Students should get free degrees at their local university and face financial penalties for studying in another city, a vice-chancellor has said. Tim Blackman, of Middlesex University, claimed that the culture of leaving home to live in halls was a colonial hangover and a legacy of the boarding school model introduced to educate children of officials working abroad in the British Empire. He said concessionary rail subsidies should shift from pensioners to students, to encourage more undergraduates to study near home. Many in higher education are lobbying for the reintroduction of means-tested maintenance grants, abolished in 2016, but Professor Blackman said he did not advocate their reinstatement as students chose to live away from home rather than commute to their nearest university.
Damian Hinds should “stop choking” schools and threatening them with Ofsted inspections, shadow education secretary Angela Rayner has said. Speaking to headteachers in Liverpool, Ms Rayner called on the education secretary to stop “beating schools over the head” with the current inspection regime, and instead to take a collaborative approach. It comes after Mr Hinds announced plans to overhaul measures used to hold schools to account. But schools will still be forced to become academies if they are judged to be inadequate by Ofsted, he said. At the annual conference of National Association of Head Teachers (NAHT) in Liverpool, Ms Rayner said the current accountability system in schools was unfit for purpose. The Labour MP questioned the climate in which 10- and 11-year-olds are told they have failed Sats exams, which are supposed to only be used to hold schools to account rather than the children themselves.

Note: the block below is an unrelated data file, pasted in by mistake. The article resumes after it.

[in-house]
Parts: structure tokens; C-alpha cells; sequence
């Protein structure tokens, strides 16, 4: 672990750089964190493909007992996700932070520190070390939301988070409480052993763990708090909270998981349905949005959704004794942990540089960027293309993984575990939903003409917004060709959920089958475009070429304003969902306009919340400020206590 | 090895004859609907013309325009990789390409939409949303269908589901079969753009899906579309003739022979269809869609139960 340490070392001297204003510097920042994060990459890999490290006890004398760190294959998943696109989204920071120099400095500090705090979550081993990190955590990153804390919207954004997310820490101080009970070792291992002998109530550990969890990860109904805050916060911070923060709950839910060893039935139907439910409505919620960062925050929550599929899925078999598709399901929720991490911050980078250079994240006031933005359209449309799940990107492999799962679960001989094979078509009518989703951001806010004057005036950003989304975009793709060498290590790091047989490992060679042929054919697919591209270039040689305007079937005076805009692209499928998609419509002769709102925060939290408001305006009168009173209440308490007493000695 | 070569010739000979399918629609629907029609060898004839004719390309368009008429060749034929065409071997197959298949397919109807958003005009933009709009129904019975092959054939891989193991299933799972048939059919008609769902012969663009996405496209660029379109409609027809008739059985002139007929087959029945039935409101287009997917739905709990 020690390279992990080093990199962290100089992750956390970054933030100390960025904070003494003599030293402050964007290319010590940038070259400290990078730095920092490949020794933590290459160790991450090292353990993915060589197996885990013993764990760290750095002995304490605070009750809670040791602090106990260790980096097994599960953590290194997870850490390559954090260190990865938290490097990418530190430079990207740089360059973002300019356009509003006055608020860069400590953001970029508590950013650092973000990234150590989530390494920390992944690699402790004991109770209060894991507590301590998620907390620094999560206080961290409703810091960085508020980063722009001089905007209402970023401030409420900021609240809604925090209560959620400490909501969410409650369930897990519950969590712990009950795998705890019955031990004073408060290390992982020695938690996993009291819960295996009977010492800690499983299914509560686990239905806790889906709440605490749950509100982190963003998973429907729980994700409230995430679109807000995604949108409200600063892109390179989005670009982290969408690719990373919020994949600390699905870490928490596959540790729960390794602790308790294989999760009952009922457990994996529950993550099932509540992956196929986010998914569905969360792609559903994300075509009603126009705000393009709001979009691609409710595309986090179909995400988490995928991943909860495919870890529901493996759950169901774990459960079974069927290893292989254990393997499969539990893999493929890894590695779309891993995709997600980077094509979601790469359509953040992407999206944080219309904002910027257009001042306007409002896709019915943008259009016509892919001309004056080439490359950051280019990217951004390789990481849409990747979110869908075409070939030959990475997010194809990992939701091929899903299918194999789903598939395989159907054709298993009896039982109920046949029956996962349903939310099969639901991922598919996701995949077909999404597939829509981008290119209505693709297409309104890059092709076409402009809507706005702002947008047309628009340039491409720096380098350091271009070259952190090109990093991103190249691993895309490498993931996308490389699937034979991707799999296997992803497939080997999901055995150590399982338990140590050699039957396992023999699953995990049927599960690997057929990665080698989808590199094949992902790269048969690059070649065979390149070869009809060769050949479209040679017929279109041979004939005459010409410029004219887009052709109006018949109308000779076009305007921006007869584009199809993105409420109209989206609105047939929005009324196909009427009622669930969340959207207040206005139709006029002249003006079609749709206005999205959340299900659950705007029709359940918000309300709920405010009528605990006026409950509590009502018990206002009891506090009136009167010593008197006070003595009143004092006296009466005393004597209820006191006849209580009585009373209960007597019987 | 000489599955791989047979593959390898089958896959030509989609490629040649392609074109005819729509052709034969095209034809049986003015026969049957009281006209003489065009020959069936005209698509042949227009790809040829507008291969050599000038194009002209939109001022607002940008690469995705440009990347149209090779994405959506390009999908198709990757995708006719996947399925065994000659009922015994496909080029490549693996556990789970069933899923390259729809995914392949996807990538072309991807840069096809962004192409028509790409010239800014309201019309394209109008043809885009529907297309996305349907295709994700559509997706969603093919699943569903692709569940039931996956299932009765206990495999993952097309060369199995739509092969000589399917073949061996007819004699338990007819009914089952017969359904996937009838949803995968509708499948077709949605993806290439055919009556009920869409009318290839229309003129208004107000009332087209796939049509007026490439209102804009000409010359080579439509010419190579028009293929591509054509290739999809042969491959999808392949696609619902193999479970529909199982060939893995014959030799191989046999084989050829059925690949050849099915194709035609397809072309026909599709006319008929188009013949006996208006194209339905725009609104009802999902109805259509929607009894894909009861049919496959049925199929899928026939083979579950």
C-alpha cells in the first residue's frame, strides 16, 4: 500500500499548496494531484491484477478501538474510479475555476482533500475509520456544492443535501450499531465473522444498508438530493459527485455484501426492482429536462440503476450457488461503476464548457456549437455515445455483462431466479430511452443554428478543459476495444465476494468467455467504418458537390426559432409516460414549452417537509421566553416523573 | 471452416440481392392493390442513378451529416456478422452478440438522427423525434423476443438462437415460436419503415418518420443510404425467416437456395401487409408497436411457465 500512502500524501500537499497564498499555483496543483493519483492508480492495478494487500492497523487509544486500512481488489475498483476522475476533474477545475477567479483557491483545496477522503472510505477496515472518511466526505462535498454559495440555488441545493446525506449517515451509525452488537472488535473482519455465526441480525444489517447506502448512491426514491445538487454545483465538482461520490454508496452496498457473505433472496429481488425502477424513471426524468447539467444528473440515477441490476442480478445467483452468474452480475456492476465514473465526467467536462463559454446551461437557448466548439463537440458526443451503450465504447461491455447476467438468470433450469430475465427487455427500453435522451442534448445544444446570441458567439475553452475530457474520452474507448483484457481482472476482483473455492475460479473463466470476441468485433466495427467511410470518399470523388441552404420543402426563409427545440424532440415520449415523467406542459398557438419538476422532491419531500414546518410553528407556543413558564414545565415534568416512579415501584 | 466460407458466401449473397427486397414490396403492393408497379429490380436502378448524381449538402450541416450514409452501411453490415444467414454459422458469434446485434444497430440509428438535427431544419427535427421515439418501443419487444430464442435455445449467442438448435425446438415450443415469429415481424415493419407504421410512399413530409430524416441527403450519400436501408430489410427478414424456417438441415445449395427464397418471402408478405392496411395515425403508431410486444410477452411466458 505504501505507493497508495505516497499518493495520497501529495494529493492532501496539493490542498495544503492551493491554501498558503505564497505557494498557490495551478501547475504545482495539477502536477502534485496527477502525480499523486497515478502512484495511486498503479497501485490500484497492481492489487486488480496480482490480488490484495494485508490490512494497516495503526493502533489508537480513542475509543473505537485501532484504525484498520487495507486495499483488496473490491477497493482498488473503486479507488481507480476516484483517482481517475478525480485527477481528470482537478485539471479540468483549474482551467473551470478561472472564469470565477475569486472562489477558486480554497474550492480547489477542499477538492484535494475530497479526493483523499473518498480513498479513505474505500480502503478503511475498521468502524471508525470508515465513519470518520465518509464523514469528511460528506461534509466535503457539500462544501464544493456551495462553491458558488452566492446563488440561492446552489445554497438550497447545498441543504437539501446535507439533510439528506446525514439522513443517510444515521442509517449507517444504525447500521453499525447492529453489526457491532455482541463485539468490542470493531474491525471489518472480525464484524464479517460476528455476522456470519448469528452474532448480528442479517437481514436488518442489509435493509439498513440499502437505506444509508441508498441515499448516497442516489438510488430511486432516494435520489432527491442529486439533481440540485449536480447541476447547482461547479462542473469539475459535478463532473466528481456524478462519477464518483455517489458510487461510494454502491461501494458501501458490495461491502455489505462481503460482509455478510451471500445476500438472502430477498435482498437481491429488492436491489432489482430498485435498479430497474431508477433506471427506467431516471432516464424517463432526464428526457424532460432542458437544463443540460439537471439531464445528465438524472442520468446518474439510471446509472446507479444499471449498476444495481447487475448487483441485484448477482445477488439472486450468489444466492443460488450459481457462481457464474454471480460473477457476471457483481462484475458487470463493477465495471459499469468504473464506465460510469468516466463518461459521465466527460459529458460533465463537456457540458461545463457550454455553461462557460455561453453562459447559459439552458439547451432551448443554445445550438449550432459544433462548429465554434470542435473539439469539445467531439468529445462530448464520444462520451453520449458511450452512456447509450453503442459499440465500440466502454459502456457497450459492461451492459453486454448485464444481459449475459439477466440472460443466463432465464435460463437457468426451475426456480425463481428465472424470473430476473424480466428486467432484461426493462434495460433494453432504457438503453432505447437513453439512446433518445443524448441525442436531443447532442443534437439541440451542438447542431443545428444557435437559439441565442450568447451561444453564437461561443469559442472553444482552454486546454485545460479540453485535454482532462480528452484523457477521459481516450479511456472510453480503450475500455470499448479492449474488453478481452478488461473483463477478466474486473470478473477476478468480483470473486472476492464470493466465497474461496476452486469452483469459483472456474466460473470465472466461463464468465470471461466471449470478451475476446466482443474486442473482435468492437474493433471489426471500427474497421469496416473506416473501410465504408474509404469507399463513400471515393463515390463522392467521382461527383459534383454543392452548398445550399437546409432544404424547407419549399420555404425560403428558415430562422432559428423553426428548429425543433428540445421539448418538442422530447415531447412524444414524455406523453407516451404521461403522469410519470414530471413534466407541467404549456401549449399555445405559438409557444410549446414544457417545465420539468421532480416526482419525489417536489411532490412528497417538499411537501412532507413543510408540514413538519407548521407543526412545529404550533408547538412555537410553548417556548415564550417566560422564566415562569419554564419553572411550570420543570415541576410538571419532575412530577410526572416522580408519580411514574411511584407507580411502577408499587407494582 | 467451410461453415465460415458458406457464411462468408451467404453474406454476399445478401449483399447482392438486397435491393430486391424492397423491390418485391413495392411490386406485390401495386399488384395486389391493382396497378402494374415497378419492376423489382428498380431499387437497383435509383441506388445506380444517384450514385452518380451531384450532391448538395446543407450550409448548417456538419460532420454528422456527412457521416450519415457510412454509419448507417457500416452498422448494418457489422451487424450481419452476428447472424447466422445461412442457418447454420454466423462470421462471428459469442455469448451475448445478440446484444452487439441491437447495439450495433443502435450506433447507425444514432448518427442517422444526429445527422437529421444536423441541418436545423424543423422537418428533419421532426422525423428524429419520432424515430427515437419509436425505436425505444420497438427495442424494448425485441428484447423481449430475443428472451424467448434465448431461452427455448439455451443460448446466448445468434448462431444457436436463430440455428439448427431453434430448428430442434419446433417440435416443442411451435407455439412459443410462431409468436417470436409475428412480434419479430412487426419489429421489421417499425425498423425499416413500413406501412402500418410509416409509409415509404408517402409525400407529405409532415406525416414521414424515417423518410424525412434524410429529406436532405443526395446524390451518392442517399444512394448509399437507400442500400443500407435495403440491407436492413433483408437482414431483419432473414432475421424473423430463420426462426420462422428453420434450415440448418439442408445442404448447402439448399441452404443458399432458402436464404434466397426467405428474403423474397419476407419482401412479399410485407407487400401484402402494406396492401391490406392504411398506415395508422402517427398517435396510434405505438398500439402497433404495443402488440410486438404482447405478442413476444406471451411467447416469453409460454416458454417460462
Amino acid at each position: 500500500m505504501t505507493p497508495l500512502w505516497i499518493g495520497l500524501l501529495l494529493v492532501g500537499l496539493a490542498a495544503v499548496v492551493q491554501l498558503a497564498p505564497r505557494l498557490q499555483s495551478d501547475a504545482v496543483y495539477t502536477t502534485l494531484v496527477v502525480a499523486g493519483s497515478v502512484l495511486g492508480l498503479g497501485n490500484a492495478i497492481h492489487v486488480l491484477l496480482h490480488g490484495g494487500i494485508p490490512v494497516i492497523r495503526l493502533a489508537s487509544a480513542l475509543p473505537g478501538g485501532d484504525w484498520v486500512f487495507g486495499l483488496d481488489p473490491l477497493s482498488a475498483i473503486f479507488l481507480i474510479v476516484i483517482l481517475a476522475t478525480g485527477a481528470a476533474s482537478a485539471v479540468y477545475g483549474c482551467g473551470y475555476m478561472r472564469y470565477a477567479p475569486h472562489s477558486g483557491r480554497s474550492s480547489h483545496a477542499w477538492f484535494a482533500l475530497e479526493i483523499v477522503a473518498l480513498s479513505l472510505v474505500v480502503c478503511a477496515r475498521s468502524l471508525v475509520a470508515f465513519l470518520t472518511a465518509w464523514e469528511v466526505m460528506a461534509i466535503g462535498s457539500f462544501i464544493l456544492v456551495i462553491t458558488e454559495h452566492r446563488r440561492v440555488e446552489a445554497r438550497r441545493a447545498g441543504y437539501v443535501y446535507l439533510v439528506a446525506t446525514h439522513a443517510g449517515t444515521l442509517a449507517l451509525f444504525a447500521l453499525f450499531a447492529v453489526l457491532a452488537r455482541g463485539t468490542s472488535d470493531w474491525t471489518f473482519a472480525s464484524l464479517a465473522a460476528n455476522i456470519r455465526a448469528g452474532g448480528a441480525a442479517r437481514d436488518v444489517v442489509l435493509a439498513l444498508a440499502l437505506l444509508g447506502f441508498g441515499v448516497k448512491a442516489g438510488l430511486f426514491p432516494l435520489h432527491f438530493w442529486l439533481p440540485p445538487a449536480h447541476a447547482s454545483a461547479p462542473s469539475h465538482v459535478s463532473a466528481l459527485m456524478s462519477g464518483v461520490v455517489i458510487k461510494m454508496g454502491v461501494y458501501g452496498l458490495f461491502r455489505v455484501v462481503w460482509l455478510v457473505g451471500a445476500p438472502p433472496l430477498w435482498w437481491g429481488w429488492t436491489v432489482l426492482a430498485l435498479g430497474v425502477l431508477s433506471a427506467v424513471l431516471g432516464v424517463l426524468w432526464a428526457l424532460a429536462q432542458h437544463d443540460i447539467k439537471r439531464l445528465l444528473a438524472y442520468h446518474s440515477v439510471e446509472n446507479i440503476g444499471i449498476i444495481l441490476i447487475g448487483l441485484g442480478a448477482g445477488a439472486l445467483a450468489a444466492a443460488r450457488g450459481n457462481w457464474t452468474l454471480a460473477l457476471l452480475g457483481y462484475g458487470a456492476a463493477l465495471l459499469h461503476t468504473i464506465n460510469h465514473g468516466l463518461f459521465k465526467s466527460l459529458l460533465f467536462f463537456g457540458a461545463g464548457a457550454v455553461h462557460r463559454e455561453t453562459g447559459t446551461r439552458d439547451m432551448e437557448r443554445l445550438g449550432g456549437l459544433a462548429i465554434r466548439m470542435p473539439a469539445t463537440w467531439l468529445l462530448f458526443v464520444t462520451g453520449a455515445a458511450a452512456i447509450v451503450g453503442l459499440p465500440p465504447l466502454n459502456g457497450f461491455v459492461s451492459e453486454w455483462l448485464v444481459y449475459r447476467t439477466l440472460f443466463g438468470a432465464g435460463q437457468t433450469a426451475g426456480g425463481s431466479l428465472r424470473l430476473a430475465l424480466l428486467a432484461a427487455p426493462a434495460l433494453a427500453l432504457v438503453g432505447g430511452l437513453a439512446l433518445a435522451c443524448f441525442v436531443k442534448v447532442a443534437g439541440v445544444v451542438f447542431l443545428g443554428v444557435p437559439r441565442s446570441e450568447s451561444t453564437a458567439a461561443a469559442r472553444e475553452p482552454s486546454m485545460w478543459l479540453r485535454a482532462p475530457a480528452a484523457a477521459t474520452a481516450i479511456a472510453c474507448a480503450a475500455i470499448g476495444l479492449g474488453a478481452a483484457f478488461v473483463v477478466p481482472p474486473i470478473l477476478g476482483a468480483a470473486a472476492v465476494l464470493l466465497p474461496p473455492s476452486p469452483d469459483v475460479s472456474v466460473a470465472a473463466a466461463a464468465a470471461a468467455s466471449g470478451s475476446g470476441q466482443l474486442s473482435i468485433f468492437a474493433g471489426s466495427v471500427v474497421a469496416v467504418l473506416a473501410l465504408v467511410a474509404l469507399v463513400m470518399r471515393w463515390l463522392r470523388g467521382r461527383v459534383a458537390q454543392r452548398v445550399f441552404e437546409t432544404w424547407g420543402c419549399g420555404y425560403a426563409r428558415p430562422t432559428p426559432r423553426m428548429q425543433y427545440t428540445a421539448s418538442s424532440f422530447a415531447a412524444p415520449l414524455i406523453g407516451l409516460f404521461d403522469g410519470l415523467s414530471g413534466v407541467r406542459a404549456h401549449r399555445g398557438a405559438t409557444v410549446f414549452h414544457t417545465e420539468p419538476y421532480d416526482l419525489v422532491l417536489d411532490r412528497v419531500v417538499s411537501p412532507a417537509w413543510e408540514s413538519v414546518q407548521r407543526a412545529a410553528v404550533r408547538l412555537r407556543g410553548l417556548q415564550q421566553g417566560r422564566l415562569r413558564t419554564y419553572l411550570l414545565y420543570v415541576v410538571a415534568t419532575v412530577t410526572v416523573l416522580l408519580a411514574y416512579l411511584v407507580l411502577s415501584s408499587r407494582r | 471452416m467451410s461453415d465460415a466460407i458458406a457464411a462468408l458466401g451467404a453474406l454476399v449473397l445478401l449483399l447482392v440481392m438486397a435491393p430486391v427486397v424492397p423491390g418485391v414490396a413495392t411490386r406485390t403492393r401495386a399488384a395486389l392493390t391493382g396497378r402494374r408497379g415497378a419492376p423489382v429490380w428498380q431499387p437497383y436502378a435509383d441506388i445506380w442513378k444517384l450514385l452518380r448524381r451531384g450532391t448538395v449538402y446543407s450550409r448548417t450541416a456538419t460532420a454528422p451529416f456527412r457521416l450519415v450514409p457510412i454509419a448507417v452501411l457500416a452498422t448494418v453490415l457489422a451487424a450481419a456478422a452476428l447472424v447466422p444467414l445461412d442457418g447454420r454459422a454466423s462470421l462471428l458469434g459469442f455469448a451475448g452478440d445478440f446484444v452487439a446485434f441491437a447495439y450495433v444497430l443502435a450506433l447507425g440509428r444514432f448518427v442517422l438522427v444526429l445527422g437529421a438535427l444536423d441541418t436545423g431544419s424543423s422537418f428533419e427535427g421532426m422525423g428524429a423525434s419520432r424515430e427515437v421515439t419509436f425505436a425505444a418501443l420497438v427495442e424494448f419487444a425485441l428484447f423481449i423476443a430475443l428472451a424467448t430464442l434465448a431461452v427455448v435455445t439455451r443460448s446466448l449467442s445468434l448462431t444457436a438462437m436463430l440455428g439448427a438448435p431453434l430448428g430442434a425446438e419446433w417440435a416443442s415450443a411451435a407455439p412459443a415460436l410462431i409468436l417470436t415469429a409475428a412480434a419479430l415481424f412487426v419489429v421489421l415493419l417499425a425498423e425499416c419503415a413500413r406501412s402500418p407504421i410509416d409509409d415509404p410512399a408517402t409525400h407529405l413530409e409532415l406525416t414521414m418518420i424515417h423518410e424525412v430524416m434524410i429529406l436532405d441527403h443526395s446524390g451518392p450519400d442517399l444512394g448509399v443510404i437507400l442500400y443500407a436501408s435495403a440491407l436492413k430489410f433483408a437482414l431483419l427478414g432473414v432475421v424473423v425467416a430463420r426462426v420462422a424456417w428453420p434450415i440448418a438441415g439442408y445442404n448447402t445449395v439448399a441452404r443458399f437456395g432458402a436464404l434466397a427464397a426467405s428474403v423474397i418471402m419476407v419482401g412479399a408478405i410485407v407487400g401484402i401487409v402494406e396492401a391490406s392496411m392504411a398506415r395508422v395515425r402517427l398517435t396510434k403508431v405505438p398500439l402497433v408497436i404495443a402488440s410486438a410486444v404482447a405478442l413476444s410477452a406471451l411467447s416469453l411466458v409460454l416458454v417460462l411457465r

Labour’s proposals to impose tighter regulation on the press violate the right to free expression and would be struck down by the courts, a leading media lawyer has said. Opposition MPs will try his week to use data protection legislation to bring in stricter press regulation by the back door. One amendment to the data protection bill, tabled by Tom Watson, Labour’s deputy leader, would financially penalise publishers that refuse to join a state press regulator, forcing them to pay the legal costs of claimants even if their reporting is vindicated. However, Antony White, QC, said Mr Watson’s amendment was incompatible with Articles 6, 10 and 14 of the European Convention on Human Rights, covering the right to a fair trial, freedom of expression.